ALBUQUERQUE, N.M. — California lawmakers and the governor’s office say they’re making a major effort to lure Tesla Motors’ $5 billion battery factory to the Golden State, according to the Los Angeles Times and San Jose Mercury News.
A bipartisan pair of state senators — Senate President Pro Tem Darrell Steinberg, D-Sacramento, and Ted Gaines, R-Rocklin — have sponsored “urgency” legislation, expressing “intent to provide financial and regulatory incentives to expedite groundbreaking and construction of the plant in California.”
New Mexico is among five states competing for the plant.
The California bill, SB 1309, contains no details of what those incentives could be, but experts said they are likely to include tax credits, workforce training grants and streamlined permitting and environmental reviews.
“Everything is on the table …” Gaines said in a statement. “We need to show Tesla that we’ll cut through the knot of red tape that frustrates companies in this state and prove that California is open for business.”
“Whenever the state creates incentives for business, it should be for industries that not only bring good-paying, middle-class jobs but also use clean technology to help curb pollution and improve the health of Californians,” Steinberg said in a release. “We can hit both these targets of strengthening our economy and fighting climate change with the construction and operation of this manufacturing plant in California.”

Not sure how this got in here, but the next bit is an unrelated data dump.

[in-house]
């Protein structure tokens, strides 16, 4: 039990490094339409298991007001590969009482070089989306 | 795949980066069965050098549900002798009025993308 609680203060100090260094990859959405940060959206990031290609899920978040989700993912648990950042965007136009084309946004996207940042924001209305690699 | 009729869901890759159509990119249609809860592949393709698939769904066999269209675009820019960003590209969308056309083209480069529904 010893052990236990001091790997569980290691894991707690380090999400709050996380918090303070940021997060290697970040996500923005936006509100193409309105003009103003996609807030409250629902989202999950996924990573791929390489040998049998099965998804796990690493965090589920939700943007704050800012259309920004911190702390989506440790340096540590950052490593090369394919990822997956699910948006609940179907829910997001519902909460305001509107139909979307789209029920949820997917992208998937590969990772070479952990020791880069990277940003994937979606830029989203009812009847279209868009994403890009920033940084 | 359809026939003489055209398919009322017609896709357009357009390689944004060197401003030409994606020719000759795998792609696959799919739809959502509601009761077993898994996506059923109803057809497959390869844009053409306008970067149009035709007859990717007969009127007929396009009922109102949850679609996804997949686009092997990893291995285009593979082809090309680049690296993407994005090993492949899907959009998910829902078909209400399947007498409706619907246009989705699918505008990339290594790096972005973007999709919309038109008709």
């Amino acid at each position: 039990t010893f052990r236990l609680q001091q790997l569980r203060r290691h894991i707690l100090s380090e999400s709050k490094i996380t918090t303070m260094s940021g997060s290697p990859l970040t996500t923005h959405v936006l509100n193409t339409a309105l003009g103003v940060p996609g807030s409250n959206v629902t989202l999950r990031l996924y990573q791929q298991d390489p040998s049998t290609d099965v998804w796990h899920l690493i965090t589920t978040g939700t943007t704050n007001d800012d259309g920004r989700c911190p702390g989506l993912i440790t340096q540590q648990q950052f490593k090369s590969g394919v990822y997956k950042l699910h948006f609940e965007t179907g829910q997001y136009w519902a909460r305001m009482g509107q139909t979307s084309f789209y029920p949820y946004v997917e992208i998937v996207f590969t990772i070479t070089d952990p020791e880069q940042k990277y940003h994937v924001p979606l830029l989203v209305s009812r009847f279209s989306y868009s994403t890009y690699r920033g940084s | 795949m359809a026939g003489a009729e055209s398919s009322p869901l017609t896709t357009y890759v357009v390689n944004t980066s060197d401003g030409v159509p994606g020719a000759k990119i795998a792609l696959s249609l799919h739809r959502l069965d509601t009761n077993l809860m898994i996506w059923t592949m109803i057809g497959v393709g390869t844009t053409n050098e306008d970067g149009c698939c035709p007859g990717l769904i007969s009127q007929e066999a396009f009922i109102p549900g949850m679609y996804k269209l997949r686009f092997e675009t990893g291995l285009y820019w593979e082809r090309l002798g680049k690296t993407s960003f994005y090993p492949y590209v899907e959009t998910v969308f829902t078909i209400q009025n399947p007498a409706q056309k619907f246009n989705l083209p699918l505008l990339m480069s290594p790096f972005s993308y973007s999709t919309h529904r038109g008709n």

“The proposed legislation is an extension of the administration’s efforts to encourage businesses to expand in California and demonstrates that the state is serious about finding creative solutions to spur job creation,” said Mike Rossi, senior adviser for jobs and business development in the governor’s office.
Tesla, which builds its luxury all-electric cars in Fremont east of San Francisco, plans to break ground on one battery plant as early as this month, CEO Elon Musk said. Start of construction on a possible second plant could begin a month or two later, he said.
Steinberg said he, Gaines and Gov. Jerry Brown want to send a strong message to Musk and Tesla that California wants their business.
“We are making our intentions crystal clear,” he said. “We have a strong commitment to do everything in our power to create good-paying jobs and to attract and retain clean industry.”
Musk said Tesla had been in talks with the governor’s staff and expressed concerns that permitting delays could prevent the factory from being built quickly.